Thanks to James Fleming and Linda McClain for their response to my post. The exchange has helped to elucidate the many fine points of their book. I appreciate too the various ways in which our projects overlap and thank them for continuing to bring them out.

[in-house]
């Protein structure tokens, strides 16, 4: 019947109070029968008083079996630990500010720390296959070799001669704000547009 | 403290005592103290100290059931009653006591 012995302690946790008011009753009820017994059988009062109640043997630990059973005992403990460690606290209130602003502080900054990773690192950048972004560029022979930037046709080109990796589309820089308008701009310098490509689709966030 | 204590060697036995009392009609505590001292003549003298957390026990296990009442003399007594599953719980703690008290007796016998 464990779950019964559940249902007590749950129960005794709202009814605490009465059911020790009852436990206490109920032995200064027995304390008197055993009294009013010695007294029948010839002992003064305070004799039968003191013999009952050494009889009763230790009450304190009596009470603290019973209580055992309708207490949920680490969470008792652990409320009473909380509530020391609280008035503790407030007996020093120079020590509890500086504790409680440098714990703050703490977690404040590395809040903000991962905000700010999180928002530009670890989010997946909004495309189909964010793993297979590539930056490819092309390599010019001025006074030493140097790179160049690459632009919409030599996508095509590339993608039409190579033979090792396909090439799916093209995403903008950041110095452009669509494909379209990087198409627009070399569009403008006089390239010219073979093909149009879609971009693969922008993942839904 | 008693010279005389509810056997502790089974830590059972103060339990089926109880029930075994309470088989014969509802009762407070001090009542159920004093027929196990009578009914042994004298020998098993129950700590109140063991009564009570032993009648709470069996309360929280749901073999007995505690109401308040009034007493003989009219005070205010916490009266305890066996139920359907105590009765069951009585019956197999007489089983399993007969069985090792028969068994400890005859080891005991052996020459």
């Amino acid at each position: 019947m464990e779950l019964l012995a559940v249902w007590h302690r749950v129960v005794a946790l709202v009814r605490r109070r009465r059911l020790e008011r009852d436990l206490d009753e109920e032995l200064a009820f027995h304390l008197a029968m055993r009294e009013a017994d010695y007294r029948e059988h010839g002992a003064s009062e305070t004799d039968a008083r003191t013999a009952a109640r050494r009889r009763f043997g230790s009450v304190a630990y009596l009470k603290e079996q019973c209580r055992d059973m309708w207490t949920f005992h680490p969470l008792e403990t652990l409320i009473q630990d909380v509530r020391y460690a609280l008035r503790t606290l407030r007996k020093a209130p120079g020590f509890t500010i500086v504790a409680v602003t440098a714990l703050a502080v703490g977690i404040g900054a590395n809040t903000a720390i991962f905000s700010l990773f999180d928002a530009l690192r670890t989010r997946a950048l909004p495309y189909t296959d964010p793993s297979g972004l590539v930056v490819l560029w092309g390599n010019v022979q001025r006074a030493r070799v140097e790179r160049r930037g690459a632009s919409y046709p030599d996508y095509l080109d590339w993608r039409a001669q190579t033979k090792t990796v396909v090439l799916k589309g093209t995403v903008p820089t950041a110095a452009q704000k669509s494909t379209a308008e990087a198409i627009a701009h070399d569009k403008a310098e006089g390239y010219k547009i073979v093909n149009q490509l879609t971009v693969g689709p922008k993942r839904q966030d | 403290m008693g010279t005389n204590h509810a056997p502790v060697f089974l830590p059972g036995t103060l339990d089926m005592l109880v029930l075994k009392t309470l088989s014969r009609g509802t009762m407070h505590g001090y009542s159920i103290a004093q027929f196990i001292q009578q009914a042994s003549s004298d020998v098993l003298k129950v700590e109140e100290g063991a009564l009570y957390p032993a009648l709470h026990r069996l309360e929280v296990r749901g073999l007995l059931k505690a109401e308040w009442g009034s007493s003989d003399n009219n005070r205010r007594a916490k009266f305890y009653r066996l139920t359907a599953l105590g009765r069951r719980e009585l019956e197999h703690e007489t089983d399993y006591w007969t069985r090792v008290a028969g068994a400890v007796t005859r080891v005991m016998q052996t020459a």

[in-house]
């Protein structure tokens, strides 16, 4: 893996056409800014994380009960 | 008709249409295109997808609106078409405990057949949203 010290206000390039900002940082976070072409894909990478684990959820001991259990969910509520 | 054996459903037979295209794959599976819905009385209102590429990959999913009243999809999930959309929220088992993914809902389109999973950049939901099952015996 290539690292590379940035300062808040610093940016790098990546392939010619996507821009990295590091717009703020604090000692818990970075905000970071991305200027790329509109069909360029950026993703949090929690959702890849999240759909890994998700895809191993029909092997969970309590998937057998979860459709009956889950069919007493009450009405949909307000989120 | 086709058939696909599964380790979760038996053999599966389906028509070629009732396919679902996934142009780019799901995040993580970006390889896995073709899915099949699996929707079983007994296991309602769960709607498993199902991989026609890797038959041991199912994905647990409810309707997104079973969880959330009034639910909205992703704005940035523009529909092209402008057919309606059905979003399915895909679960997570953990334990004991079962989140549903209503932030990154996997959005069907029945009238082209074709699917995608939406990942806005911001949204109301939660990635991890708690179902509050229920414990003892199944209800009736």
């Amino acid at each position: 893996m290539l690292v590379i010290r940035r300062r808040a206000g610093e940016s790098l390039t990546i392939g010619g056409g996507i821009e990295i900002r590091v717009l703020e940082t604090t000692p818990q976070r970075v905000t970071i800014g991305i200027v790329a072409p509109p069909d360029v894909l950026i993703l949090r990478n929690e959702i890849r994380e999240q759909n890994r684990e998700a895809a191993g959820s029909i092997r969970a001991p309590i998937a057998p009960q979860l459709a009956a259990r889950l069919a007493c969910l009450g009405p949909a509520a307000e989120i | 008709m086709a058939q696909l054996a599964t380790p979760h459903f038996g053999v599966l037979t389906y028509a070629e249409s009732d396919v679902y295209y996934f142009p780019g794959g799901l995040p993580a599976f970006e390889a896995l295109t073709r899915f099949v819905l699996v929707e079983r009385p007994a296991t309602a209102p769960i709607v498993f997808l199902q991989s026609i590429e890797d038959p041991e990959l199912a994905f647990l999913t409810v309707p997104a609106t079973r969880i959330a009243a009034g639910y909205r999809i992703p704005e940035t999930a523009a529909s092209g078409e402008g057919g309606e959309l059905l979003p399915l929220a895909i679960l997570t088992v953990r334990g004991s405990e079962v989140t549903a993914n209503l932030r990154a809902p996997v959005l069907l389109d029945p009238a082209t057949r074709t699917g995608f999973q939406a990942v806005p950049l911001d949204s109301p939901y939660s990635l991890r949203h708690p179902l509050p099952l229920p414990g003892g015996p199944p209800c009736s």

I certainly agree that Fleming and McClain endorse a political liberal ideal of free and equal citizenship and that they often rely on an analysis that invokes this ideal in analyzing cases. They want to support free and equal citizenship. The most crucial concern, however, from my post is that the promotion of virtue may go beyond supporting the political liberal values of free and equal citizenship. Do Fleming and McClain mean to define virtue in that is merely synonymous with the political liberal ideal of free and equal citizenship, or is the concept of virtue distinct? Although they say that “we will not attempt here to persuade him about why it is possible to promote civic virtue without sliding into promoting moral virtues simpliciter and comprehensive visions of the good life,” I think this is the central challenge for their book, in that the issue of promoting virtue highlights one of their unique and important contributions to political theory. Read More